Interpersonal connection and depression may seem unrelated to one another, yet maintaining close relationships with family members and friends may help a person manage his or her depression symptoms. To understand why this is sometimes the case, let’s examine what makes interpersonal connection key to managing depression.
Is Depression Linked to a Lack of Interpersonal Connection?
A lack of interest or pleasure in activities that a person previously enjoyed is a common depression symptom. In this instance, a person may disengage from social activities and isolate themselves from loved ones.
Depression sometimes causes feelings of guilt, worthlessness, and sadness. If any of these feelings arise, a person may experience problems going to work or school and performing various everyday tasks. This individual may also struggle to build and maintain healthy relationships with family members, friends, and colleagues.
How much depression impacts your ability to maintain interpersonal connections varies from person to person, yet interpersonal connection is key to managing depression.
Why Is Interpersonal Connection Key to Managing Depression?
Interpersonal connection can help a person avoid social isolation that may contribute to his or her depression, as well as encourage a sense of belonging and purpose, and reduce stress. In addition, interpersonal connection may help a person dealing with depression rely on others for support with trauma or unhealthy lifestyle habits.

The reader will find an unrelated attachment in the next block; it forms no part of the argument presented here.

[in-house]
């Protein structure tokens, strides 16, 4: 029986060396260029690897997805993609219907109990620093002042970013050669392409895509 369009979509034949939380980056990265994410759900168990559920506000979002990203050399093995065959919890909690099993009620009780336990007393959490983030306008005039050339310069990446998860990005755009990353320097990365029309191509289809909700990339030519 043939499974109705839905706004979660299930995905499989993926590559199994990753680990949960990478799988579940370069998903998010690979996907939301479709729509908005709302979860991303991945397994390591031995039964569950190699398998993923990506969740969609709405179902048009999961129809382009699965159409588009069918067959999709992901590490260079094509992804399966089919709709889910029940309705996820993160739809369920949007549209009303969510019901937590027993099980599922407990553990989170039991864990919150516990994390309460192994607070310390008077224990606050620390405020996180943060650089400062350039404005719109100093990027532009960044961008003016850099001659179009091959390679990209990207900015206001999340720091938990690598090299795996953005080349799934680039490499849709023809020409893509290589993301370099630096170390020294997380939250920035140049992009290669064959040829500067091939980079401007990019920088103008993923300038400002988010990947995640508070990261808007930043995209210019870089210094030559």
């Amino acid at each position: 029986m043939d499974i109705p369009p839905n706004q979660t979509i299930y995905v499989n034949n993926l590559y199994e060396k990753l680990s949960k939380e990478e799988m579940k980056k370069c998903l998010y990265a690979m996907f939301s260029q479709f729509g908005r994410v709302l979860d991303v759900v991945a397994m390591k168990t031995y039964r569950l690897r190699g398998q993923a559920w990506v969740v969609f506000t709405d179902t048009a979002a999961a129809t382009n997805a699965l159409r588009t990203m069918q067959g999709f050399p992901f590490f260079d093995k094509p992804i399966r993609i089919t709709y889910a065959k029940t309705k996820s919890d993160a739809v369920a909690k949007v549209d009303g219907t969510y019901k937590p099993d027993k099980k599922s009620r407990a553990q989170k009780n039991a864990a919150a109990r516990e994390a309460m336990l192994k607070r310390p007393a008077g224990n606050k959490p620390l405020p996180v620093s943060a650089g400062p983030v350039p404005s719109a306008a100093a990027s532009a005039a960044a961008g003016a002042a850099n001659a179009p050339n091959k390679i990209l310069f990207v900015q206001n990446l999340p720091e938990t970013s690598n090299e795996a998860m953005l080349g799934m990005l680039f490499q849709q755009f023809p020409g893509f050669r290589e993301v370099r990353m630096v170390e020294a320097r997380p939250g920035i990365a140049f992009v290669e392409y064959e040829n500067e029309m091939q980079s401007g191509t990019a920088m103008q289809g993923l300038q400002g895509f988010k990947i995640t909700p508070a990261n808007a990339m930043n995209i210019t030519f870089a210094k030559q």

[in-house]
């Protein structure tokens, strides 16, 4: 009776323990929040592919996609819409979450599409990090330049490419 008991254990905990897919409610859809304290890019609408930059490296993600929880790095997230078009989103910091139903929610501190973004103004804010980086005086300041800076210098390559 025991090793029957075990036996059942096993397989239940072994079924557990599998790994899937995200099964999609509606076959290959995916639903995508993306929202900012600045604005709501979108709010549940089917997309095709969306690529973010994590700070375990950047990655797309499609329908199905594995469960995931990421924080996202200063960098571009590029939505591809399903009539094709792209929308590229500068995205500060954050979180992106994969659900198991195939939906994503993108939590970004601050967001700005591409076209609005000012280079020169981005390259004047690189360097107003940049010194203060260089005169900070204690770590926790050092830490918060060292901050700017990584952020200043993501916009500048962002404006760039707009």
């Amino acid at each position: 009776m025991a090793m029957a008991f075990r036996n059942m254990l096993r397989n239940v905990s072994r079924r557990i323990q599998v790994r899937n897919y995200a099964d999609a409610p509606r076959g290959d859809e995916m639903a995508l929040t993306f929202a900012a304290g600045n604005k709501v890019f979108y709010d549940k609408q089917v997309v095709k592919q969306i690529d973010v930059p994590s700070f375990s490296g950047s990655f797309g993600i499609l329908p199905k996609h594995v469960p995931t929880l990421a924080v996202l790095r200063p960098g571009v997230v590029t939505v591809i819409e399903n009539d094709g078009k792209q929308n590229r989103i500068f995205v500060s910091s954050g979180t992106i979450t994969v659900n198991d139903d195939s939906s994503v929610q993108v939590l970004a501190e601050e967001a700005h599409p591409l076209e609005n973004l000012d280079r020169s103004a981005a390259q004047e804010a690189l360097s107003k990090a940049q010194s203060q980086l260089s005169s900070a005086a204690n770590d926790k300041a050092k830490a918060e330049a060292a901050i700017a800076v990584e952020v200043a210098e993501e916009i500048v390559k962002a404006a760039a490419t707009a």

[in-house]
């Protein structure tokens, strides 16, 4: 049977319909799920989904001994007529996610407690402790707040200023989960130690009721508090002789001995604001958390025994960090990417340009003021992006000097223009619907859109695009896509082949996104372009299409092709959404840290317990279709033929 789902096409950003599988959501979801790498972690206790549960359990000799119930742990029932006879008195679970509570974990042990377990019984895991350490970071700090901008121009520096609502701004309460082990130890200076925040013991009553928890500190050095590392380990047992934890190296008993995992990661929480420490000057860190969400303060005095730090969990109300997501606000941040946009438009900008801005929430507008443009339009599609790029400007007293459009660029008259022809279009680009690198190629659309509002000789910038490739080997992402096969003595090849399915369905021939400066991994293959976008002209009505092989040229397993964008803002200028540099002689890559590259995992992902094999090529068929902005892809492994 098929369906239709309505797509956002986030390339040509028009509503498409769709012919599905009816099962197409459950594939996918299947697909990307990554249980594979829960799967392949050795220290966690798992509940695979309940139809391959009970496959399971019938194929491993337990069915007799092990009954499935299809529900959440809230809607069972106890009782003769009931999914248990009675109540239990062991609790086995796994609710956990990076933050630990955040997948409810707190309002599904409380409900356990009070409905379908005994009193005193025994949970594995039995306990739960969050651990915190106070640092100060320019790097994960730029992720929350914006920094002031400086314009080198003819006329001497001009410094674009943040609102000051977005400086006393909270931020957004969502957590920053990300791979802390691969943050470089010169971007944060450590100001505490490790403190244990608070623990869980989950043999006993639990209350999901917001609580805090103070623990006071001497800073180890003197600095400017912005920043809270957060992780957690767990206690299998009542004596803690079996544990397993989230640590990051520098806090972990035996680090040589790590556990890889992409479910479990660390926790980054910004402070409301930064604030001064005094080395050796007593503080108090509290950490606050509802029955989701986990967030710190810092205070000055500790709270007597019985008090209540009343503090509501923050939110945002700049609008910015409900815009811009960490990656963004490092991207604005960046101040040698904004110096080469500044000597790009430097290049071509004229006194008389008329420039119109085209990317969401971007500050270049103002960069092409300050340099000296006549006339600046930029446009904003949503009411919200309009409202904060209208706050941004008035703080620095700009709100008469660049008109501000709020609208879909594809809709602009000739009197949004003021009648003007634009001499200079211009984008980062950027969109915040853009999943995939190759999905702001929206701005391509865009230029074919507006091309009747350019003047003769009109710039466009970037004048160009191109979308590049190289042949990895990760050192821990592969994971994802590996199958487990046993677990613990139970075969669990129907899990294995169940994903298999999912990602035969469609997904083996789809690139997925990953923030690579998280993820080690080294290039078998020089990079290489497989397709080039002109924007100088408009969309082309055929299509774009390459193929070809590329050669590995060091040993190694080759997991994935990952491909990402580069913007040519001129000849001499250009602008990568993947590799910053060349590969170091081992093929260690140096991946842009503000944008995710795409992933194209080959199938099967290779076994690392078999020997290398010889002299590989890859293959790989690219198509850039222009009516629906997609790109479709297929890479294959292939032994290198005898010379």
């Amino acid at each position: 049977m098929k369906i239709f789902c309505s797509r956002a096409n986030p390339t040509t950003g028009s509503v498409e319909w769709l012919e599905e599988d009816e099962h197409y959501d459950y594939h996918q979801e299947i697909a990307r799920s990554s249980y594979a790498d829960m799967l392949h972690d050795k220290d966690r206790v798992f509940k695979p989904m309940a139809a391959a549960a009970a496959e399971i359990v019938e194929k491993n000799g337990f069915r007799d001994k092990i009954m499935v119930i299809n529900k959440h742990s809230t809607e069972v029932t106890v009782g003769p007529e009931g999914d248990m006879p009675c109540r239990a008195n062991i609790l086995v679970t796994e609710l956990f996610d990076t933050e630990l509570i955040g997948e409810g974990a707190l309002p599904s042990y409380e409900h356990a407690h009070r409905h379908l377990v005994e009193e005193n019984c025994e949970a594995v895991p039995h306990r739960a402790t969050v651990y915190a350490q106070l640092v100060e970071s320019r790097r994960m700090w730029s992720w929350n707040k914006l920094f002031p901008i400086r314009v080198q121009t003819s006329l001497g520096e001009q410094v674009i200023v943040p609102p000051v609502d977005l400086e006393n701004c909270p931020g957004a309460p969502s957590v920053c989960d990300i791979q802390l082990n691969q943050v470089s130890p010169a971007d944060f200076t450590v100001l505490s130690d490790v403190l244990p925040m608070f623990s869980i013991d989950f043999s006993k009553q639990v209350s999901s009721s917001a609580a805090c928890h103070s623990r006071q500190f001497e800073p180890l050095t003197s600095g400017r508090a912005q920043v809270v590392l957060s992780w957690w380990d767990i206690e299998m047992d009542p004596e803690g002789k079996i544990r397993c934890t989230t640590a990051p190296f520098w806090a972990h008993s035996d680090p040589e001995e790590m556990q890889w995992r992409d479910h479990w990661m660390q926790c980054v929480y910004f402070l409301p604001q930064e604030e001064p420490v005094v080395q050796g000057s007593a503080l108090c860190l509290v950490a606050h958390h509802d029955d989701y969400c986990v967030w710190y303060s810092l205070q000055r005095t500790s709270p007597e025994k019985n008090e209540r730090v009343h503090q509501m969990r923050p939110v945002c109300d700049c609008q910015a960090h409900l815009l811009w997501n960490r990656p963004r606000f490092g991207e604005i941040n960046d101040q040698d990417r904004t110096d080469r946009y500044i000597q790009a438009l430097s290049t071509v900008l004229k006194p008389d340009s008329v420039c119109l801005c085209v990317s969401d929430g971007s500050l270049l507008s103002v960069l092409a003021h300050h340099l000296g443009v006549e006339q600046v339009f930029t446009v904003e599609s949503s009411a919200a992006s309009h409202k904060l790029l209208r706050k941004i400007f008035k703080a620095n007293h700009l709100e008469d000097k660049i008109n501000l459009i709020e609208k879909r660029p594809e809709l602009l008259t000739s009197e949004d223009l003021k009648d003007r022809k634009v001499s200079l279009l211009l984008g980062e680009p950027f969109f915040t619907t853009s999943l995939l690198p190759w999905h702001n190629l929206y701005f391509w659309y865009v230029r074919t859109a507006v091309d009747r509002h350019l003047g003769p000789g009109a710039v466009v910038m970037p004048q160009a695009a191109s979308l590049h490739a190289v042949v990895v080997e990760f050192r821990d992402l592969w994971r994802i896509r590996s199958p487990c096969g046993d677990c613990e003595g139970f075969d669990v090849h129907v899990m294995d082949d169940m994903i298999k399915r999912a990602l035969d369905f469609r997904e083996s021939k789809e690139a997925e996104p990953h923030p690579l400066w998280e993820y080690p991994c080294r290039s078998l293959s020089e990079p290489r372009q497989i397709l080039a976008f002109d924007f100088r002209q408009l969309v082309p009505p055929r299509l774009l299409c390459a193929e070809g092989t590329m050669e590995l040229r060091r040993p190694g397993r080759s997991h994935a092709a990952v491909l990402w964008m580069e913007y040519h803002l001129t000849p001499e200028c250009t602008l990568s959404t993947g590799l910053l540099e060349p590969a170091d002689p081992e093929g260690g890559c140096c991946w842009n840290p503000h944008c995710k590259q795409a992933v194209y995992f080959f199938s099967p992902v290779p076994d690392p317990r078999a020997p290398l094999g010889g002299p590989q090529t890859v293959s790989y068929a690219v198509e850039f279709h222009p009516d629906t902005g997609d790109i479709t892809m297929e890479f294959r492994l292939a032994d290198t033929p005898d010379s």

As an individual dealing with depression builds interpersonal connections, he or she can also build strong social networks that promote improved mental health. These networks encourage an individual to reach out to family members and friends for support, and can also help him or her become better at coping with stressful situations and managing depression symptoms.
How Can an Individual Dealing with Depression Foster Interpersonal Connections?
Cultivating interpersonal connections often requires a slow, steady approach to build meaningful relationships. Fortunately, there are many things that an individual coping with depression can do to gradually foster interpersonal connections.
An individual can take a class, join a gym or fitness group, or volunteer in his or her community. These activities allow someone dealing with depression to connect with others who share similar interests or values.
Fostering interpersonal connections also requires an individual to remain accessible. This means the person must respond to phone calls, emails, and other messages, try to be a good listener, and show appreciation to others.
The ability to engage with others and lay the groundwork for meaningful relationships can be challenging, particularly for someone who is dealing with depression symptoms. Thus, an individual may need additional help as they try to build interpersonal connections and manage depression.
How Important Is Interpersonal Connection to Those Who Experience Depression?
Interpersonal connection plays an important role in helping a person manage depression symptoms, but other treatments may also be necessary. If an individual meets with a doctor, he or she can explore different treatment options to help cope with depression.